Once license plates are identified, the process of tracking down motorists and sending them multiple bills can be a significant challenge, Gray said — especially if they’re out-of-staters. States with their own toll roads are generally amenable to helping track down drivers who try to evade a toll in another state. Massachusetts has a reciprocity agreement with New Hampshire and Maine to ensure that each state can go after toll violators. But some states without tolls have strict rules protecting the privacy of their residents, and are wary of sharing contact information with another state’s transportation department.
“Getting the technology right is plenty hard,” Gray said. “But the other part of the equation is, having read that tag, can I then get that address and get it paid? That’s where a lot of complexity comes in.’’
And even when people are tracked down, they often don’t care. The cost of bringing violators to court can far outweigh the value of the toll itself.
“If I live in another state and I’m never going back to Massachusetts, they can bill me all they want and I’m going to ignore it,” Gray said, describing the common reaction.
At Florida’s Turnpike Enterprise, officials accept that 5 percent of their tolls will go unpaid. Any more than that, they say, and they’re in trouble.
How do they ensure that doesn’t happen? They sell SunPasses like crazy, and they make the transponders available everywhere.
The Massachusetts Department of Transportation has opened four locations where E-ZPasses may be purchased in person — including one that opened last week in Square One Mall in Saugus— and the transponders are also available at AAA locations and a few car dealerships.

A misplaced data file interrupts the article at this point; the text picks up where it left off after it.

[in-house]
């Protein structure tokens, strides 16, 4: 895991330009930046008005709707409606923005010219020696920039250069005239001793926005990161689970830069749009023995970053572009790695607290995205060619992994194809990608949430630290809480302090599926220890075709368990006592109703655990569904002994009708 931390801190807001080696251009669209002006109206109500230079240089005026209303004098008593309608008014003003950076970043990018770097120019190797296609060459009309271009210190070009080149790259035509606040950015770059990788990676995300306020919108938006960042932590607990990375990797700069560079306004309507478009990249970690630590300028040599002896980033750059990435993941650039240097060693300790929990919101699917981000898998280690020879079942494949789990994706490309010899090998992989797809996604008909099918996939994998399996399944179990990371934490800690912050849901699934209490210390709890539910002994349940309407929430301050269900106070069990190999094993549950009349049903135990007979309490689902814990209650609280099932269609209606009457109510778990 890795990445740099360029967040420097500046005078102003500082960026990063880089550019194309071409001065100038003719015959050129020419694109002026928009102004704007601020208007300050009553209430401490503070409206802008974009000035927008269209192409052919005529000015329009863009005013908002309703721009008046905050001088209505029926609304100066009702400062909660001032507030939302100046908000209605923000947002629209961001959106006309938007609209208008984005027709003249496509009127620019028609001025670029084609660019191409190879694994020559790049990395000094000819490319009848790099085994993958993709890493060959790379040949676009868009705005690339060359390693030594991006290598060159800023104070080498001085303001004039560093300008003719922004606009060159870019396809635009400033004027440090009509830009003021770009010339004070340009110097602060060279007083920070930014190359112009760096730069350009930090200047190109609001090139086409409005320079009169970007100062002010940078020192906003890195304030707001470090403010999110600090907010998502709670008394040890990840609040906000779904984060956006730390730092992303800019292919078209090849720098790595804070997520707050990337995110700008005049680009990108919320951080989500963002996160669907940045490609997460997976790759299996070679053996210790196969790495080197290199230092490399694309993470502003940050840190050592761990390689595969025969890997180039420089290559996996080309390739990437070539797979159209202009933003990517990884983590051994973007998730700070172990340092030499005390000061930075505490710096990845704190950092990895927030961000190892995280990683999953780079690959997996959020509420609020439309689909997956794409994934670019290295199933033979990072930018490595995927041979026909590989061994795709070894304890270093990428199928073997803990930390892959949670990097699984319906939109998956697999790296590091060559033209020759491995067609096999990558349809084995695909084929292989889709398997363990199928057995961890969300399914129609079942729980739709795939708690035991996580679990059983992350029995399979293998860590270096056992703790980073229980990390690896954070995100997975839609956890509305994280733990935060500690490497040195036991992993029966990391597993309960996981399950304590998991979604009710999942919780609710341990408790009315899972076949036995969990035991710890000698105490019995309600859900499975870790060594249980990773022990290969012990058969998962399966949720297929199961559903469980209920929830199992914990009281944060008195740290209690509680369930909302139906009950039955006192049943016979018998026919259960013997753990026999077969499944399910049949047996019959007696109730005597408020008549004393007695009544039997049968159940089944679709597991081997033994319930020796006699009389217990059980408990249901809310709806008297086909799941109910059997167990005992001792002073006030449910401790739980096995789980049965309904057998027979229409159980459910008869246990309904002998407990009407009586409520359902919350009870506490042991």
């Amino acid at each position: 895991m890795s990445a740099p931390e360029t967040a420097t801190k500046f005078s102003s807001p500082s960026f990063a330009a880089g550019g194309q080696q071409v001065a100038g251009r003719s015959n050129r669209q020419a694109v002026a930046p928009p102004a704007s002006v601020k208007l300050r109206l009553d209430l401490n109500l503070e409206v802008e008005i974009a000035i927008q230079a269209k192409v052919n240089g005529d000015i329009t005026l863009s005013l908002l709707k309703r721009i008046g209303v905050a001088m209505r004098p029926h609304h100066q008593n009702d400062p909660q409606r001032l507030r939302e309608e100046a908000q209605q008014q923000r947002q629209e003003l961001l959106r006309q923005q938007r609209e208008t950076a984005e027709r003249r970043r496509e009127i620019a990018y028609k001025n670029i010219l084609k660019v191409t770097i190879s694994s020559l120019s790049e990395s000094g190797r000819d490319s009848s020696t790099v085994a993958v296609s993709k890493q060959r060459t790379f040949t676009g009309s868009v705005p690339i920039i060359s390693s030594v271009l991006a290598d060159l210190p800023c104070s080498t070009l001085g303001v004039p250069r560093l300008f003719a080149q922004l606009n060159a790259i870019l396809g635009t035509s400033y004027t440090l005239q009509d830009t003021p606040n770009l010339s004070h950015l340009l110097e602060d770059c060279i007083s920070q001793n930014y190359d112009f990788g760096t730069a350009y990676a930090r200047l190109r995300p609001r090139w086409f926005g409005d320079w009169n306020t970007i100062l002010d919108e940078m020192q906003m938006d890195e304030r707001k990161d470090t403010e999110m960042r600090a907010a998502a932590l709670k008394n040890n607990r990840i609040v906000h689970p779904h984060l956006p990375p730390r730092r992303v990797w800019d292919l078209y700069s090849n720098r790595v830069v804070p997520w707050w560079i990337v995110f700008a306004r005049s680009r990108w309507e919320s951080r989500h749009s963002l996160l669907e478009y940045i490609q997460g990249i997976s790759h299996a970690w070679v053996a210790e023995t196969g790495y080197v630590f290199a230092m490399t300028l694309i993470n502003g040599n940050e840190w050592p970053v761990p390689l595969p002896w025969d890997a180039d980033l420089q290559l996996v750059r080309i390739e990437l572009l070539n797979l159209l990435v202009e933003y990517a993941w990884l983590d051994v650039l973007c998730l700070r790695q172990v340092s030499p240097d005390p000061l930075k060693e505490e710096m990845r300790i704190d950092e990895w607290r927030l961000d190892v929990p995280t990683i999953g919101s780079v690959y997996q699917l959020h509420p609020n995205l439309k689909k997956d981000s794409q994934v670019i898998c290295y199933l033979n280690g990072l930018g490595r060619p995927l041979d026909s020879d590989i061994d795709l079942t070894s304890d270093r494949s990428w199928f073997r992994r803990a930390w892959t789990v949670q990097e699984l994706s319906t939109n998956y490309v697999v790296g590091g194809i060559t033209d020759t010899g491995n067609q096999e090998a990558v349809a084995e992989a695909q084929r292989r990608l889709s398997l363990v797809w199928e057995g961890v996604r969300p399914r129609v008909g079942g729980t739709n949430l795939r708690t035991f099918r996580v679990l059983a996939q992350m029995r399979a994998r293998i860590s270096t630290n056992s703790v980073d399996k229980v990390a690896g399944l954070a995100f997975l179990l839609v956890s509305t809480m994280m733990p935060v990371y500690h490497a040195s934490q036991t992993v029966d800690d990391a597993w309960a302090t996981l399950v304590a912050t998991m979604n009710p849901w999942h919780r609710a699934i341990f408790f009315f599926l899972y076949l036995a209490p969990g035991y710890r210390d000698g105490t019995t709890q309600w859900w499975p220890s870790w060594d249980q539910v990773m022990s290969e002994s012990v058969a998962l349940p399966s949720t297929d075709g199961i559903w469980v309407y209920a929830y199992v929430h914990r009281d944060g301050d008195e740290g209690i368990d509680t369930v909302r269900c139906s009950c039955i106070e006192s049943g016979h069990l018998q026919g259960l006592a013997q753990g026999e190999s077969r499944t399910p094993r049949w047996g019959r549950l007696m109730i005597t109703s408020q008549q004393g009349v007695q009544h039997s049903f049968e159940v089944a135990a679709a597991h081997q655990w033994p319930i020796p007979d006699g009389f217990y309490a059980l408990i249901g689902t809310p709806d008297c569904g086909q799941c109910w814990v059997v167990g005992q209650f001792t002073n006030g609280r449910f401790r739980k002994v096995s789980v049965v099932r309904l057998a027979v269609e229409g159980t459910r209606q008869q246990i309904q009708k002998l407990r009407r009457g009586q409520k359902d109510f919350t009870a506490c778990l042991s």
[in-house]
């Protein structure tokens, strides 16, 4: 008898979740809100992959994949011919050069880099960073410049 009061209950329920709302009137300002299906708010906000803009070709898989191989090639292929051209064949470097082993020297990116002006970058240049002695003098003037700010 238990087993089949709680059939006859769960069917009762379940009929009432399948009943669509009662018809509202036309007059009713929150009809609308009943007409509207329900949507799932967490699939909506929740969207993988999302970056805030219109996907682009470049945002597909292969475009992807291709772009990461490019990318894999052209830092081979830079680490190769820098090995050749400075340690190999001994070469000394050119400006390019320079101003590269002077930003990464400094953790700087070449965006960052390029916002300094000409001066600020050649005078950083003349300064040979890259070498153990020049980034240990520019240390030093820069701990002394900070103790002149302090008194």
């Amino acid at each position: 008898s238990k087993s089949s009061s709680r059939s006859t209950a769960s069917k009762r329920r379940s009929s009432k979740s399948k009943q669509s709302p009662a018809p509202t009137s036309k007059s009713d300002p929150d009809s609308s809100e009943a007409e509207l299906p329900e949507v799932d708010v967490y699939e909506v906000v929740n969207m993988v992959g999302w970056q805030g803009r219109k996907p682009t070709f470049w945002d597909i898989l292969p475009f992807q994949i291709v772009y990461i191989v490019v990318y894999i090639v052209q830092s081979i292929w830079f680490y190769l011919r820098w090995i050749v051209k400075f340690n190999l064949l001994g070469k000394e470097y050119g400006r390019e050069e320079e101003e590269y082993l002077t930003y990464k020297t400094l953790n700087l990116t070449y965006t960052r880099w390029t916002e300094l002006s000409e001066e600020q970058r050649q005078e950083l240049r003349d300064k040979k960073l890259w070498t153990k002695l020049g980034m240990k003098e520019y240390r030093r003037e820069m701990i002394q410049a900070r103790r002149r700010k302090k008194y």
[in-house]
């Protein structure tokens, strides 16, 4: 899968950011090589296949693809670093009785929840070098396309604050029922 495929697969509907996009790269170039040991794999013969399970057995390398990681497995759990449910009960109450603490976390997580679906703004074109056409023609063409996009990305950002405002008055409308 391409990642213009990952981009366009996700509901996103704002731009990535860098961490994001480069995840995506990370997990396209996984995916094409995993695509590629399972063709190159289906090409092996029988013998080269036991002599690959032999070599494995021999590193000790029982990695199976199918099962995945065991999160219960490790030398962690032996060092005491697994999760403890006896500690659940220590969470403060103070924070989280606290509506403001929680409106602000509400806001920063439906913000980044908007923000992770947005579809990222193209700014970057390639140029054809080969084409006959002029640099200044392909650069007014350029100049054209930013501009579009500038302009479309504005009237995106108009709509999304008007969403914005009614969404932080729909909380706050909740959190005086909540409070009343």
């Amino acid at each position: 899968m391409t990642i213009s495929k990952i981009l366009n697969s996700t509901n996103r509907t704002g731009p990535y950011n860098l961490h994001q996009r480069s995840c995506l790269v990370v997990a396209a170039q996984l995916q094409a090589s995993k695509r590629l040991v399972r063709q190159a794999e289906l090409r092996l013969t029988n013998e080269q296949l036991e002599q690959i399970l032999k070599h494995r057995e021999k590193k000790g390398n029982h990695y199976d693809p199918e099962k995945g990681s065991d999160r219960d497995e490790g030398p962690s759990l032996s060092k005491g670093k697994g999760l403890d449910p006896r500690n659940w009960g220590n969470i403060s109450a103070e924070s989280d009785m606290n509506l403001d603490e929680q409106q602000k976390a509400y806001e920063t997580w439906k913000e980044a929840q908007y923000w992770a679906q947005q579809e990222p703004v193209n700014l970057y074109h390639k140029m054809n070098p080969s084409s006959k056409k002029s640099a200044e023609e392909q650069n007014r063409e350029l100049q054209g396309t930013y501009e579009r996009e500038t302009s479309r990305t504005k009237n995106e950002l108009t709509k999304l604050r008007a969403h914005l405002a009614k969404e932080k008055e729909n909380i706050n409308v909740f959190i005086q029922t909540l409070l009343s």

It’s a great deal less than Florida, where the state’s most popular grocery store, Publix, as well as CVS, other pharmacies, and gas stations sell the devices.
Also, at highway service centers, SunPasses are sold from vending machines — right there, alongside the sour gummy worms and cheese-flavored crackers.
In addition to toll discounts, SunPasses offer an extra perk: They can be used to pay for parking at the state’s major airports, where they have their own designated entrance and exit into airport parking lots.
“Florida went over and above what I would say most states have done to create this network for customer convenience,” Gutierrez-Scaccetti.
MassDOT spokeswoman Sara Lavoie said that the state’s privacy laws protecting consumer information makes it difficult to establish partnerships with outside retailers.
“We have an obligation to make sure that information remains secure,” she said. “This is a factor to consider as we explore adding new locations.”
Christopher Zegras, an associate professor of transportation and urban planning at the Massachusetts Institute of Technology, said that 70 percent of toll transactions on Massachusetts roads occurring electronically is a number that must be improved if the switch to all-electronic tolling will be effective.
Zegras said MassDOT should establish stiffer requirements to ensure that nearly 100 percent of car owners in Massachusetts own an E-ZPass.
“There should be a very strong push to get most every vehicle in Massachusetts equipped with transponders,” Zegras said.
Still, all-electronic tolling is a technology that has taken some drivers, especially older Florida residents, time to become accustomed to. Even with the slew of signs warning drivers that they will be passing underneath a toll, many fail to understand the concept — until a surprise bill shows up in the mail.
“There are bumps and bruises,” Gutierrez-Scaccetti said. “People don’t understand that they’ve got to pay attention to the mail.”